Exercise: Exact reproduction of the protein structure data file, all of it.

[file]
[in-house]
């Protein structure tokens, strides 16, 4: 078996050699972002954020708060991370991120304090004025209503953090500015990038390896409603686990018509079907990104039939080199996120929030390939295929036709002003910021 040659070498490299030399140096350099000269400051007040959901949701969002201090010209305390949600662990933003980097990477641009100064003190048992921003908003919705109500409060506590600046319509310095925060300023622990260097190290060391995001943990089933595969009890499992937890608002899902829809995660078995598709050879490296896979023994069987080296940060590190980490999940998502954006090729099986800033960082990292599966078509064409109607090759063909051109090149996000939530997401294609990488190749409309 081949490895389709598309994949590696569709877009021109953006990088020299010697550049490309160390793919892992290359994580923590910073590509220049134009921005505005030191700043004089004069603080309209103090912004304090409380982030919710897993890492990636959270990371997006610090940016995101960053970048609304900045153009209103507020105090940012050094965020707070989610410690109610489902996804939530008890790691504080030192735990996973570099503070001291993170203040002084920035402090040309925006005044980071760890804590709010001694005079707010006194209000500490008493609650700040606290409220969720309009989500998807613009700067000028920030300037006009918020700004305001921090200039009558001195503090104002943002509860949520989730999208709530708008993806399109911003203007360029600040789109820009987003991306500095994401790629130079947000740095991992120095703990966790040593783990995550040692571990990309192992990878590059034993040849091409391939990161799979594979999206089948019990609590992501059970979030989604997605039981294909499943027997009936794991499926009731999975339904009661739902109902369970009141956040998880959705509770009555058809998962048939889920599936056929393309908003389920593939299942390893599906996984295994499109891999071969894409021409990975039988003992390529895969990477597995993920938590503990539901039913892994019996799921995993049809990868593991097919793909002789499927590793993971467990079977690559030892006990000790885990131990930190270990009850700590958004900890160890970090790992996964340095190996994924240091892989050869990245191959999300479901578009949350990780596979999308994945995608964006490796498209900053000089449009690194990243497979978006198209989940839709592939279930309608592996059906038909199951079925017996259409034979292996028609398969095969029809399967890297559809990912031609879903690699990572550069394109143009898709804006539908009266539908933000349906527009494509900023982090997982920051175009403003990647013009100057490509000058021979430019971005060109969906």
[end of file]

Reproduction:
[in-house]
């Protein structure tokens, strides 16, 4: 078996050699972002954020708060991370991120304090004025209503953090500015990038390896409603686990018509079907990104039939080199996120929030390939295929036709002003910021 040659070498490299030399140096350099000269400051007040959901949701969002201090010209305390949600662990933003980097990477641009100064003190048992921003908003919705109500409060506590600046319509310095925060300023622990260097190290060391995001943990089933595969009890499992937890608002899902829809995660078995598709050879490296896979023994069987080296940060590190980490999940998502954006090729099986800033960082990292599966078509064409109607090759063909051109090149996000939530997401294609990488190749409309 081949490895389709598309994949590696569709877009021109953006990088020299010697550049490309160390793919892992290359994580923590910073590509220049134009921005505005030191700043004089004069603080309209103090912004304090409380982030919710897993890492990636959270990371997006610090940016995101960053970048609304900045153009209103507020105090940012050094965020707070989610410690109610489902996804939530008890790691504080030192735990996973570099503070001291993170203040002084920035402090040309925006005044980071760890804590709010001694005079707010006194209000500490008493609650700040606290409220969720309009989500998807613009700067000028920030300037006009918020700004305001921090200039009558001195503090104002943002509860949520989730999208709530708008993806399109911003203007360029600040789109820009987003991306500095994401790629130079947000740095991992120095703990966790040593783990995550040692571990990309192992990878590059034993040849091409391939990161799979594979999206089948019990609590992501059970979030989604997605039981294909499943027997009936794991499926009731999975339904009661739902109902369970009141956040998880959705509770009555058809998962048939889920599936056929393309908003389920593939299942390893599906996984295994499109891999071969894409021409990975039988003992390529895969990477597995993920938590503990539901039913892994019996799921995993049809990868593991097919793909002789499927590793993971467990079977690559030892006990000790885990131990930190270990009850700590958004900890160890970090790992996964340095190996994924240091892989050869990245191959999300479901578009949350990780596979999308994945995608964006490796498209900053000089449009690194990243497979978006198209989940839709592939279930309608592996059906038909199951079925017996259409034979292996028609398969095969029809399967890297559809990912031609879903690699990572550069394109143009898709804006539908009266539908933000349906527009494509900023982090997982920051175009403003990647013009100057490509000058021979430019971005060109969906």